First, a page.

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  • Writer's pictureJacqui Grant

Uniquely Me - Meet Tara and Mickey

Connect and Grow Magazine - Edition 6 February 2024


We have been able to give to many families over Christmas and the holidays; we are looking forward to being able to support others as 2024 progresses!


We have self-regulation jewellery, including rings and t-shirts, that are coming very soon, and as the weather cools, we will bring you hoodies. 10% of the sales of the products go back into the community.


This Month, we are sharing Tara's experience of raising a child who is Autistic, nonverbal and has reduced hearing.


Let me introduce you to Tara and her daughter Maikayla; they call her Mickey as she loves Mickey Mouse.

Maikayla/ Mickey is now 6, and usually, at this age, she would be going to school; however, given that Maikayla has limited hearing and no language development, she only makes a few sounds, including laughing; she cannot attend school.


Tara is raising Maikayla herself as a single parent and without any family around her, as her family disagreed with her raising a child that is so different.

Tara applied for an NDIS plan, and after two years of using and reapplying, she finally got a plan with minimal funding. Tara has had to give up work to care full-time for her daughter, with all the appointments for physiotherapy, some speech appointments and Occupational therapy.


When I met Tara and Mickey, I could see the fatigue that Tara was experiencing and the high energy that Mickey had; she was full of playful energy, and with that energy, she was on the go a lot. Tara shared with me that Mickey only sleeps 4 -6 hours a night, and most of the time, it's only 4 hours; with no one else to assist in taking care of Mickey, Tara feels fatigued and burned out. Tara reached out as they did not get support coordination in Mickey's plan, and she was at a loss as to how to even start with understanding the plan and how to use the funding; the only part she was clear on was that she needed a plan manager. I spent a few hours with them and got to know them a little. We looked at some options for services for Mickey, and they began the process of meet and greets.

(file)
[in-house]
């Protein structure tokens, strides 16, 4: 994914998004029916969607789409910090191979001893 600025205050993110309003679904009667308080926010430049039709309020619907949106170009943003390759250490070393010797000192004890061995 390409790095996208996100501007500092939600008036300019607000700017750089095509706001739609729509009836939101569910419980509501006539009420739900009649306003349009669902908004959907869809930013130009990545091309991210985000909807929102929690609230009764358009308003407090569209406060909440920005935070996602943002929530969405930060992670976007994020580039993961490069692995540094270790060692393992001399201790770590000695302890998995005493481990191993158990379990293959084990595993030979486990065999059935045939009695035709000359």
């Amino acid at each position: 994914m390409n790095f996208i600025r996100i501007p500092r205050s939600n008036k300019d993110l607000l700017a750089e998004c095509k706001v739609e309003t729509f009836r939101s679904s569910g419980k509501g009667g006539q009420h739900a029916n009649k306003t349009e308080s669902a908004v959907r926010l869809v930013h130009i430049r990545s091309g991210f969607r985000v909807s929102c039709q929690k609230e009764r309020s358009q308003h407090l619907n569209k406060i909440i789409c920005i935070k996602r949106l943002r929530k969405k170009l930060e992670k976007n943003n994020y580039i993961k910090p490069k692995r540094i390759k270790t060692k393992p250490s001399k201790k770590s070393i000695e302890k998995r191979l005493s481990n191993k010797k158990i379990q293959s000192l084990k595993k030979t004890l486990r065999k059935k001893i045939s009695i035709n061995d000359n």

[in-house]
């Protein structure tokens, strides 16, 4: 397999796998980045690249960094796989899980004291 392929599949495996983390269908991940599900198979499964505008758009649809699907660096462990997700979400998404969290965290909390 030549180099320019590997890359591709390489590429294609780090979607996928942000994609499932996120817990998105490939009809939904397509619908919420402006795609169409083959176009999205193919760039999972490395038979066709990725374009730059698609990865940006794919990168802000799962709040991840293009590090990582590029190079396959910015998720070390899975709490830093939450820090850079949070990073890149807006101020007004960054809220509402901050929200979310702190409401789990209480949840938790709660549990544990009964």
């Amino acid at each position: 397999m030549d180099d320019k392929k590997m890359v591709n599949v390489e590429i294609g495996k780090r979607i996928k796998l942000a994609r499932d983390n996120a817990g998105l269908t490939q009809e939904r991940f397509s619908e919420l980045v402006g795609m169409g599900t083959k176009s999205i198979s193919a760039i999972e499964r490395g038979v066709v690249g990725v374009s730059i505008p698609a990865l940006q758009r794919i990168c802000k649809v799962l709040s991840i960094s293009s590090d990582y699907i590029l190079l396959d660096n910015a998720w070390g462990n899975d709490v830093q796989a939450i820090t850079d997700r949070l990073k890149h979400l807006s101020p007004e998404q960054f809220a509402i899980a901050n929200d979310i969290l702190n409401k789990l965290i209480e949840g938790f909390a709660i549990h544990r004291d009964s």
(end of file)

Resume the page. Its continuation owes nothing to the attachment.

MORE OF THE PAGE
Meet and Greets are when a potential provider and the person with the plan and/or their family member meet to decide if they are a match for services.






Tara started to meet different providers and was able to find an Occupational therapist she liked and was good with Mickey, however finding a support worker who was available to work with Mickey 1.5 hours a week as that is all the core funding they received, yet no provider including independent providers were interested, they wanted to charge a minimum of 2 hours of service a week, but there was not enough funding for this.


In the end, Tara decided it was less stressful for her and, eventually, Mickey not to have a support worker, especially since many of the ones she met wanted to charge the maximum rate for service, and none of them had any experience with children with autism, being non-verbal and hyperactive, they also had no understanding of how to communicate with a child who is non-verbal or using a communication board and appeared not to be interested in learning.


As a registered nurse, Tara understands how working in health means you learn to be flexible; she found that the people she met who stated they were keen to work with her and Mickey were not flexible.





Flexibility is an important part. Working with people, especially people with a disability and, where appropriate, their family





Tara has advocated for Mickey to be around other children who are also autistic, to learn social skills where possible and to teach her as much as possible. Both Tara and Mickey have a long road ahead of them, and with the recent news articles stating that children with Autism maybe removed from NDIS, Tara worries about what will happen to Mickey and the support she needs; even with an NDIS plan, finding the right supports has been very hard, and Tara shared with me that she believes it's important for a business who provide services to people with a disability that they are registered and held to a high level of accountability and compliance that is currently not in place, she is also hoping to see that qualifications are required for people especially those working with children.


Tara has been able to make some new friends, and she shared with me how supportive they have been in helping her to get some rest when Mickey is not sleeping. Everyone deserves the opportunity to have a life that is the best it can be, where there is more joy and success than stress and worry.


Tara asked to share hers and Mickey's story to raise awareness that while a support worker may feel they can come into someone's home and expect to be paid for 2 hours when there isn't that funding with no experience and the maximum rate, it is wrong and it creates more stress for the family. Tara shared with me:

" If you approach your job with compassion and listen to the family, the person with the disability, you will be welcome, but if your focus is money, then it may be time for a different job, as it is our everyday life!"



If you would like to share your story like we have about Tara and Mickey or would like to learn more about the Uniquely Me Project, you can visit our website, Break Free Consultancy, or contact us.


We would love to hear from you.


Written by Jacqui Grant




(C) 2024 Break Free Consultancy

Disclaimer: All information is correct at the time of publication.

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